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The Concepts of Four-handed Dentistry Including Ergonomic Instrument Transfer and Exercises for Stress Reduction

Course Number: 643

Strategies for Conserving Motion

Motion economy should be the primary consideration when purchasing and positioning dental equipment since this concept reduces or eliminates the number and length of motions used during basic treatment procedures. To improve motion economy at chairside, consider the following suggestions:

  1. Decrease the number of instruments used for a procedure by maximizing the use of each one for multiple functions.

  2. Position the instruments on a preset tray/cassette in the sequence that they will be used.

  3. Position instruments, materials, and equipment in advance, whenever possible.

  4. Have back up supplies and larger armamentarium located in easy reach to avoid Class V motion or the need to leave the operative site. Also, having a roving dental assistant to assist the team when unexpected items are now necessary.

  5. Place the armamentarium as close to the patient as possible.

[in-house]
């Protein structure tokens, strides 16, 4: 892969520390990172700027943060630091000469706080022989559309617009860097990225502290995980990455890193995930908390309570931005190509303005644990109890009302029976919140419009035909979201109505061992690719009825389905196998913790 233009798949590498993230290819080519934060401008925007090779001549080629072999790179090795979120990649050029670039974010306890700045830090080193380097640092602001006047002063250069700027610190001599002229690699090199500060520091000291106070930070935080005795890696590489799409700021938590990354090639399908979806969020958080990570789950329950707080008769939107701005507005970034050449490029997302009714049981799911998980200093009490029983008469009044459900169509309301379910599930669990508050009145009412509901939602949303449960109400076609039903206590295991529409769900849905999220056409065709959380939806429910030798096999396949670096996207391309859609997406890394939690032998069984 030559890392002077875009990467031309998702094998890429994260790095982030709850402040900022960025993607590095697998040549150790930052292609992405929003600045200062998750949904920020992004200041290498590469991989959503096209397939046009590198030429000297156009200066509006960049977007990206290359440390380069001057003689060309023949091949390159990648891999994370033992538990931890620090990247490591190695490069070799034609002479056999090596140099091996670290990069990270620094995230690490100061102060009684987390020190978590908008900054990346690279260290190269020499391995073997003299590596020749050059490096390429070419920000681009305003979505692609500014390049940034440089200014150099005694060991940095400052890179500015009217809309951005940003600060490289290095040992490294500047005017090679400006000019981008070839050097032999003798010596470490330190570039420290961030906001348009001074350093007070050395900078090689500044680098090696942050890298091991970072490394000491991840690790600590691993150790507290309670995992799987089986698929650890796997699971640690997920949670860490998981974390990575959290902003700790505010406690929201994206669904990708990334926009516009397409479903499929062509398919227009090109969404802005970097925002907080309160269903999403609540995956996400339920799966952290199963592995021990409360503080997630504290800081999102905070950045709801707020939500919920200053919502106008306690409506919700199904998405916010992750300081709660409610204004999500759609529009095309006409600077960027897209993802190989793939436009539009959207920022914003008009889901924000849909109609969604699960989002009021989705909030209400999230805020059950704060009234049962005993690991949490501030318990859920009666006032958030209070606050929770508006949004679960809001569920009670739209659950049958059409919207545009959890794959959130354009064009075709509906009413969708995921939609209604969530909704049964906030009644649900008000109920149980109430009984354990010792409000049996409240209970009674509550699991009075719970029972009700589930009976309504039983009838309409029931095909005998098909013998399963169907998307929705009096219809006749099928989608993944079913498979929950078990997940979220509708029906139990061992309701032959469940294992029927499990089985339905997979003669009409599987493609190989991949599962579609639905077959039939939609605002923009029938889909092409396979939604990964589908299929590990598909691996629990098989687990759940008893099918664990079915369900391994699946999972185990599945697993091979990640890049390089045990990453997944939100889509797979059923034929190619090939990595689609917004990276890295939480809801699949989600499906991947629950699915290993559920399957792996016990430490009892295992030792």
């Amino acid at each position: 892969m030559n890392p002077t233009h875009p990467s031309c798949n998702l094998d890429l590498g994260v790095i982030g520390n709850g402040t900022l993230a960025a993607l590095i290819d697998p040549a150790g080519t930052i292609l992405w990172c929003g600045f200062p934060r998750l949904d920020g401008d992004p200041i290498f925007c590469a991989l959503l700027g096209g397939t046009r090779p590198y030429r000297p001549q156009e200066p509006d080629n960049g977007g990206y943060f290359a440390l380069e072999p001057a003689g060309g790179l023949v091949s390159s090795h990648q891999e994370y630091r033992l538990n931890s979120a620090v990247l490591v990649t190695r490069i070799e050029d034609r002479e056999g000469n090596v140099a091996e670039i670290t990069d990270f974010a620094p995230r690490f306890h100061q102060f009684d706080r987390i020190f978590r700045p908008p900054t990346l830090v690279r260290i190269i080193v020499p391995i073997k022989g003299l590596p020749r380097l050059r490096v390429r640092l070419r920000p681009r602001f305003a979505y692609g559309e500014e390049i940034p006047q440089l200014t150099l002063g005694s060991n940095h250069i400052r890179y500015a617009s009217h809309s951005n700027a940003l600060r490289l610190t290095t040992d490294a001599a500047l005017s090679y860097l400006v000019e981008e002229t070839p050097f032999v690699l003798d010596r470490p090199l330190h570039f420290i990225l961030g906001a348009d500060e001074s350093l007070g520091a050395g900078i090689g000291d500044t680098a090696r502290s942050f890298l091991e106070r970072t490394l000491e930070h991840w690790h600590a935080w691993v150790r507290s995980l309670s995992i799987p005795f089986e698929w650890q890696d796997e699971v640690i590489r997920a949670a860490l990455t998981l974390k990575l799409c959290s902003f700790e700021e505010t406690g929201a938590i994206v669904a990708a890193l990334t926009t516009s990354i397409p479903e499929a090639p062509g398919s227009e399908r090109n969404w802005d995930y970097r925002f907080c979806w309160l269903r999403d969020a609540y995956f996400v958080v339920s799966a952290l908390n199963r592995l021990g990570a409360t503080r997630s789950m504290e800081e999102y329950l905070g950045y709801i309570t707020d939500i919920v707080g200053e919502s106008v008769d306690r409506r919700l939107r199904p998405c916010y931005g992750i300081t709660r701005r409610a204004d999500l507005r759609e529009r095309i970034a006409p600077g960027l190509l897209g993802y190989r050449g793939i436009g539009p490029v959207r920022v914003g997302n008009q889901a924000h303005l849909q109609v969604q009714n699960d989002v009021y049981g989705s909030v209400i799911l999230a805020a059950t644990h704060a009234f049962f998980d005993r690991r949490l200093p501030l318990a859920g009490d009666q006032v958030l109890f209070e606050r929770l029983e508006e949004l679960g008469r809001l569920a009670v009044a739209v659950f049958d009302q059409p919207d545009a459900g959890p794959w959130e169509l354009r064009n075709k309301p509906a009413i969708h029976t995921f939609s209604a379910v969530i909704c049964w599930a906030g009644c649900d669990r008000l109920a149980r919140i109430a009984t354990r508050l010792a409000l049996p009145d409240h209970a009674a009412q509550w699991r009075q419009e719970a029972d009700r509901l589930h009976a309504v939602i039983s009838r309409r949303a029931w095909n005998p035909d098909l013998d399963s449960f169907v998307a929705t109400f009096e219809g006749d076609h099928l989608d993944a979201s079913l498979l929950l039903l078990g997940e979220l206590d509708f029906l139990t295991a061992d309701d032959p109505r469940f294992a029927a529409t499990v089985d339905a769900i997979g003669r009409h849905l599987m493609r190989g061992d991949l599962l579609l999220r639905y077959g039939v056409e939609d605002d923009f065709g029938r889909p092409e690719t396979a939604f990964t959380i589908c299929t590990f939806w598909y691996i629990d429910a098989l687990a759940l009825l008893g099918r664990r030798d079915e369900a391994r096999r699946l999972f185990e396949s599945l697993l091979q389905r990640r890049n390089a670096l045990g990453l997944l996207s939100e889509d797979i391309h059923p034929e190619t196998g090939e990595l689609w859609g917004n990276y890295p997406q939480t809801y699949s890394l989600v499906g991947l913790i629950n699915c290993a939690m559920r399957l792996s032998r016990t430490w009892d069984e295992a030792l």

6. Place the patient in a supine position.

  7. Seat the operating team as close to the patient as possible.

  8. Place the assistant’s legs parallel to the patient chair to ensure the assistant is close to the patient and will not need to reach. The assistant must utilize the foot rest to ensure full comfort and safety while seated for treatment.

  9. Use appropriate stools that promote good posture and provide back and/or abdominal support. The operator stool allows thighs to be parallel to the floor while the assistant stool adjusts vertically to allow the assistant to be seated 4-6 inches higher than the operator. The operator stool also provides abdominal support for the assistant to lean against for stability on the seat.

  10. Provide work areas that are 1 to 2 inches below the elbow. Notice, too, the business assistant’s thighs are parallel to the floor regardless of the height of the stool.3

  11. Minimize the number of eye movements between the close and brightly lit operating field. Objects that are more distant in the treatment room receive less illumination.

  12. Reduce the length and number of motions made by the operator and the dental assistant to accomplish routine and repetitive tasks.

  13. Use smooth continuous motions and avoid distracting zigzag movement.

  14. The ultimate goal is to avoid Class IV and V motions.1